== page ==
Here a sales coach can be a great help. First, they can be on the alert for opportunities to provide the young high potential rep growth opportunities that are good for the rep and helpful to the team. Second, they can provide the support required to overcome the perfectionist syndrome.

  • Recognize the importance of other people. Any top performing sales rep knows that one key to the success puzzle is leveraging human resources – do you know and do you use others that can help you be successful. Some of the others are peers; some are in other functions such as marketing and technical support, while others are thought leaders inside and outside the organization. A good sales coach can introduce the right people, at the right time, and consequently impact the development of the high potential sales rep.
  • Maintain a positive outlook and learn from mistakes. Even if you are a high potential sales person, if you are a brand new sales rep it is fairly easy to get on a “downer.” Half of your first customer contacts don’t call back, your first meeting gets cancelled and that account that you were given as “done deal” – well, it still is not done.

As the authors point out: “successful people concentrate on the positive – they look for the silver lining.” But sometimes, particularly when one is new, the silver lining can be tough to find. This is where a coach can help. A little help early in the game takes very little time and can go a long way in helping someone to learn from mistakes, as opposed to, being discouraged by them.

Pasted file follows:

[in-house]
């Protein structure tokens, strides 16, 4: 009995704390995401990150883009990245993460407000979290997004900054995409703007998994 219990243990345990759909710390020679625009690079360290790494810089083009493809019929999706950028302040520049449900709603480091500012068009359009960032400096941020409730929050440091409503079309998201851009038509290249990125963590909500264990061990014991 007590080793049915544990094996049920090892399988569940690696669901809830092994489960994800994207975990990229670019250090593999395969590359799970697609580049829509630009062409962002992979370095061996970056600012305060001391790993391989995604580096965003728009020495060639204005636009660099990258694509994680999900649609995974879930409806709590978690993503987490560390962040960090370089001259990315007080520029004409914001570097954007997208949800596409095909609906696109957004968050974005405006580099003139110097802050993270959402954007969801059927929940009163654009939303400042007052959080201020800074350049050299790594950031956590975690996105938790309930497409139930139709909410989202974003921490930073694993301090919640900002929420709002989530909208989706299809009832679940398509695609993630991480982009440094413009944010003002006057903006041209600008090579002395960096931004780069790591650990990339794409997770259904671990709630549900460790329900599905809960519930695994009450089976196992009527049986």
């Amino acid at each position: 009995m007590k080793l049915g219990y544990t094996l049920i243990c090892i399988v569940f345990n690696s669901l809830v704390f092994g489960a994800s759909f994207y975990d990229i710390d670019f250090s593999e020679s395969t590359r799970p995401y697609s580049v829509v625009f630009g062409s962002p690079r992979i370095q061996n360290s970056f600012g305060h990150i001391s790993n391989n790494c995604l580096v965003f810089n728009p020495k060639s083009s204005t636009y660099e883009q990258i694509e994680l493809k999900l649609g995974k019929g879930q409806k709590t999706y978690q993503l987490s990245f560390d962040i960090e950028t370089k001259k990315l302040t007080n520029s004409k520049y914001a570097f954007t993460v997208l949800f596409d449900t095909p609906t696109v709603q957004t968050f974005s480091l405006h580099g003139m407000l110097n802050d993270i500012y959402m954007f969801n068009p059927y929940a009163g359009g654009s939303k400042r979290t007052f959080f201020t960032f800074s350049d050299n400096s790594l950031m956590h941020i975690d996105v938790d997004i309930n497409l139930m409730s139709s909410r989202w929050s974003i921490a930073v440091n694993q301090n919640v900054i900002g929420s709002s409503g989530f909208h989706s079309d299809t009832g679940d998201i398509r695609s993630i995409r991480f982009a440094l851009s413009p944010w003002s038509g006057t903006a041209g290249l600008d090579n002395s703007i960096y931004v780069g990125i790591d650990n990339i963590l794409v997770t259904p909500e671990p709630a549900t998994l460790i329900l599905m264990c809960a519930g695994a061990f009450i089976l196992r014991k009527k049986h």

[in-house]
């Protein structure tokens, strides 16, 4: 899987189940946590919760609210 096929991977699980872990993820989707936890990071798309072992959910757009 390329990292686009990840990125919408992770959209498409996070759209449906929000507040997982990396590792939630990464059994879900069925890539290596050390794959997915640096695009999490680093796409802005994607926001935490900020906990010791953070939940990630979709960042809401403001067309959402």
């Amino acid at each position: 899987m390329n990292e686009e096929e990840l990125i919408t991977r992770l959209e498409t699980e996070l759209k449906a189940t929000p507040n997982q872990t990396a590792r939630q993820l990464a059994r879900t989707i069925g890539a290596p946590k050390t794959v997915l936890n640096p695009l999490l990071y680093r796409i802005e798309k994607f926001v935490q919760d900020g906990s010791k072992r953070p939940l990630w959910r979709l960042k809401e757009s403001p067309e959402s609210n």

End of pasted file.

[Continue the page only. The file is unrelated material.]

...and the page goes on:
• Keep it simple. In sales, one can in the wink of an eye become overwhelmed with the amount of information available – product information, marketing data, pricing structures and that is just the short list. Even if one could by wizardry manage to assimilate of the information, the trick is how do you pull it together to use it effectively with customers.

One way a sales coach can help a new high potential sales rep separate the wheat from the shaft is to get them to first and foremost focus on selling fundamentals. Here is a short list that contains some simple fundamentals for sales success:

  • Do an extraordinary job understanding your customer
  • Do what you say you are going do
  • If you don’t know, don’t pretend
  • Be available
  • Be easy to work with

As a sales manager if you are smart enough or lucky enough to have some new young high potential people on your team, take the time and effort to help them navigate to success – what they will be able to achieve in the long run is often startling.

As you look at coaching new high potential sales reps, you might find these blogs helpful:

Training new medical device sales reps – getting it right

On-boarding sales people – it’s not your father’s Oldsmobile

Who are the new sales reps?

The business acumen challenge for new sales reps

New sales reps – top performers provide advice on building credibity

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©2012 Sales Horizons, LLC